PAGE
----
Hence, land acquisition in Singur imposed significant economic hardships on a large fraction of affected owners, tenants and workers. A large fraction of owners were undercompensated relative to market values. Tenants were undercompensated and agricultural workers were not compensated at all. While it is difficult for us to say how much local reactions were politically motivated, these economic hardships provide a plausible explanation for some of the observed refusals and protests.
An obvious implication for future land acquisition policy is the need to base compensation on better measures of land values than is permitted by official land records. Getting the soil grade right will reduce the incidence of under-compensation, chances of rejection and subsequent protest significantly. Displaced tenants and workers who constitute the poorer sections of these rural communities also need to be compensated in some way to avoid undesirable adverse impacts on their livelihoods, as well as to minimise any political fallout.
Another difficult issue concerns the principle of basing compensations on market values. Many owners value their land more than their market values on account of other attributes of land, such as financial security, complementarity with farming skills, locational factors, or considerations of identity or social prestige. That is why long-standing owners have not exercised the option to sell their land at market prices. To ensure that such owners are adequately compensated would require raising compensations above market values.
What makes this difficult to achieve in practice is that valuations of land have an inherently subjective nature varying from owner to owner. Current land acquisition bills in the Indian Parliament and state legislatures have pegged compensations at arbitrary ratios of market value. Getting these ratios right is critical. Setting the compensation too low risks providing inadequate compensation to large numbers of owners; setting them too high risks unduly lowering the pace of industrialisation and overall economic growth.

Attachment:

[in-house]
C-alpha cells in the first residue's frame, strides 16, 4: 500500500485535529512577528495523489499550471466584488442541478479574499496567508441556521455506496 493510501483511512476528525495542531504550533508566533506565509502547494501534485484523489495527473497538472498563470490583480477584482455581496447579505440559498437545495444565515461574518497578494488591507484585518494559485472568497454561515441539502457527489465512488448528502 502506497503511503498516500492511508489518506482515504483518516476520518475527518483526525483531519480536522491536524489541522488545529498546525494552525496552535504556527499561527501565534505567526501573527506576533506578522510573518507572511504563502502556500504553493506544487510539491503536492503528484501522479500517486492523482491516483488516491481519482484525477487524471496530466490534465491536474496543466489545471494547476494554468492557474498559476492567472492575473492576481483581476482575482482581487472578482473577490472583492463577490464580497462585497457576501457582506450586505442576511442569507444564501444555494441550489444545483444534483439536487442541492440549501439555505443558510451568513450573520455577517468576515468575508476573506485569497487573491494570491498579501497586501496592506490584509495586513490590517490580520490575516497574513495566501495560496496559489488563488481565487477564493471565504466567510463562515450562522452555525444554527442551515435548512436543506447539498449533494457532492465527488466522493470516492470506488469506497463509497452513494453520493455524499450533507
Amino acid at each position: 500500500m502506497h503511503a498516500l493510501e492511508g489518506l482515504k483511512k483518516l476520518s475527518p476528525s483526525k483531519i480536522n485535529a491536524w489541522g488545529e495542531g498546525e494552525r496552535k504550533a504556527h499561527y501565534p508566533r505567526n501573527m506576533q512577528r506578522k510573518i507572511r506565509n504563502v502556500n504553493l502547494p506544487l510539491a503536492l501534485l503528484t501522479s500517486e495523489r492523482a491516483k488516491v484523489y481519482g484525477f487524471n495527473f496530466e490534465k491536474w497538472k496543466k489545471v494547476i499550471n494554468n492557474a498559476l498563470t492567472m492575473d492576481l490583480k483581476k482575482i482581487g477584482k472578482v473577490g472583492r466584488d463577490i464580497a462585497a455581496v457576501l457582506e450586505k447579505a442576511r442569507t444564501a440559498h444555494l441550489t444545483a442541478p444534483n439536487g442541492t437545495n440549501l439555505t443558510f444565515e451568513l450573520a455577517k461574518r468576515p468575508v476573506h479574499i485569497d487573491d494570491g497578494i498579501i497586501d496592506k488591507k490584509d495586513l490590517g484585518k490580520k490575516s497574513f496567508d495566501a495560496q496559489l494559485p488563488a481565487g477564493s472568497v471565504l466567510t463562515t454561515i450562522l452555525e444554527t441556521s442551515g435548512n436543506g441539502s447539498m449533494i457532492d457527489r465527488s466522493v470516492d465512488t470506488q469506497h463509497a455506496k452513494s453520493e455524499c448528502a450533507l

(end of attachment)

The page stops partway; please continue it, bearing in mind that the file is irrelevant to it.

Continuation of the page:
Even if market values are used, our results indicate a greater need to carry out surveys of the affected properties to evaluate their current characteristics, and use the results of such surveys to value the lands, instead of relying on official land records which are in poor shape in many parts of India. Creating a more well-informed and flexible way of compensating displaced landowners can go a long way in ensuring fast growth along with an equitable distribution of its benefits.
For more information on this topic – including details about the survey design, data collected, and detailed findings – see M. Ghatak, S. Mitra, D. Mokherjee, A. Nath, “Land Acquisition and Compensation: What really happened in Singur?” in Economic & Political Weekly, Vol. XLVIII No. 21, 25 May 2013.
About the Authors
Maitreesh Ghatak is Professor of Economics at the London School of Economics; Sandip Mitra is with the Indian Statistical Institute, Kolkata; Dilip Mookherjee is at Boston University; and Anusha Nath is a graduate student at Boston University.